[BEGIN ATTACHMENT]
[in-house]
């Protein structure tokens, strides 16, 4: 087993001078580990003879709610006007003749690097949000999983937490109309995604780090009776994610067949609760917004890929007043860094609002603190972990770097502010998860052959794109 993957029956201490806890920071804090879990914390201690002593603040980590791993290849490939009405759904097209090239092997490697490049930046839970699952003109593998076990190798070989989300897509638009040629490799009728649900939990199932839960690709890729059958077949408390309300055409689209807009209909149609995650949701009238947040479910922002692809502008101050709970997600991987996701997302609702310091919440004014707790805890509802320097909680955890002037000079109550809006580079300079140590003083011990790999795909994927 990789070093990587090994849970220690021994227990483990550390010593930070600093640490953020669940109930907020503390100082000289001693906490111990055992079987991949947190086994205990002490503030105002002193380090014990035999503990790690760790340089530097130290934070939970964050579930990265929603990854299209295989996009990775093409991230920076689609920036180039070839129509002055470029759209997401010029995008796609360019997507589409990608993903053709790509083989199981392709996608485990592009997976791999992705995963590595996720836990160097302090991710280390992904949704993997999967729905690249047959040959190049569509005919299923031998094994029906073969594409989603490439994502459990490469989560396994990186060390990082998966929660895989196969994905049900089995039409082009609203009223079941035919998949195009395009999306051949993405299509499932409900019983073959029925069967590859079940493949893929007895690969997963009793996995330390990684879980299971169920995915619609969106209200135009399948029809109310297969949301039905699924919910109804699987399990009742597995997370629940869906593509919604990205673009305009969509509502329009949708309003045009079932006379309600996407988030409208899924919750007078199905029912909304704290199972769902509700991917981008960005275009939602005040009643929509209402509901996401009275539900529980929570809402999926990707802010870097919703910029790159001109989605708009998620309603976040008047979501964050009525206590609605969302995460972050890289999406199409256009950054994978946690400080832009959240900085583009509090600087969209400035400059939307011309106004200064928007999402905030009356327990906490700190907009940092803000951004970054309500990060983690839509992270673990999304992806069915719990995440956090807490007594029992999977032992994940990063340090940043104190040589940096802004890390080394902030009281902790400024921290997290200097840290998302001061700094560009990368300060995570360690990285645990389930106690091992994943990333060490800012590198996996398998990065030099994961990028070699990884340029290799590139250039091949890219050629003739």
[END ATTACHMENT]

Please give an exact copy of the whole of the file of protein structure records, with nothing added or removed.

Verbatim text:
[in-house]
């Protein structure tokens, strides 16, 4: 087993001078580990003879709610006007003749690097949000999983937490109309995604780090009776994610067949609760917004890929007043860094609002603190972990770097502010998860052959794109 993957029956201490806890920071804090879990914390201690002593603040980590791993290849490939009405759904097209090239092997490697490049930046839970699952003109593998076990190798070989989300897509638009040629490799009728649900939990199932839960690709890729059958077949408390309300055409689209807009209909149609995650949701009238947040479910922002692809502008101050709970997600991987996701997302609702310091919440004014707790805890509802320097909680955890002037000079109550809006580079300079140590003083011990790999795909994927 990789070093990587090994849970220690021994227990483990550390010593930070600093640490953020669940109930907020503390100082000289001693906490111990055992079987991949947190086994205990002490503030105002002193380090014990035999503990790690760790340089530097130290934070939970964050579930990265929603990854299209295989996009990775093409991230920076689609920036180039070839129509002055470029759209997401010029995008796609360019997507589409990608993903053709790509083989199981392709996608485990592009997976791999992705995963590595996720836990160097302090991710280390992904949704993997999967729905690249047959040959190049569509005919299923031998094994029906073969594409989603490439994502459990490469989560396994990186060390990082998966929660895989196969994905049900089995039409082009609203009223079941035919998949195009395009999306051949993405299509499932409900019983073959029925069967590859079940493949893929007895690969997963009793996995330390990684879980299971169920995915619609969106209200135009399948029809109310297969949301039905699924919910109804699987399990009742597995997370629940869906593509919604990205673009305009969509509502329009949708309003045009079932006379309600996407988030409208899924919750007078199905029912909304704290199972769902509700991917981008960005275009939602005040009643929509209402509901996401009275539900529980929570809402999926990707802010870097919703910029790159001109989605708009998620309603976040008047979501964050009525206590609605969302995460972050890289999406199409256009950054994978946690400080832009959240900085583009509090600087969209400035400059939307011309106004200064928007999402905030009356327990906490700190907009940092803000951004970054309500990060983690839509992270673990999304992806069915719990995440956090807490007594029992999977032992994940990063340090940043104190040589940096802004890390080394902030009281902790400024921290997290200097840290998302001061700094560009990368300060995570360690990285645990389930106690091992994943990333060490800012590198996996398998990065030099994961990028070699990884340029290799590139250039091949890219050629003739």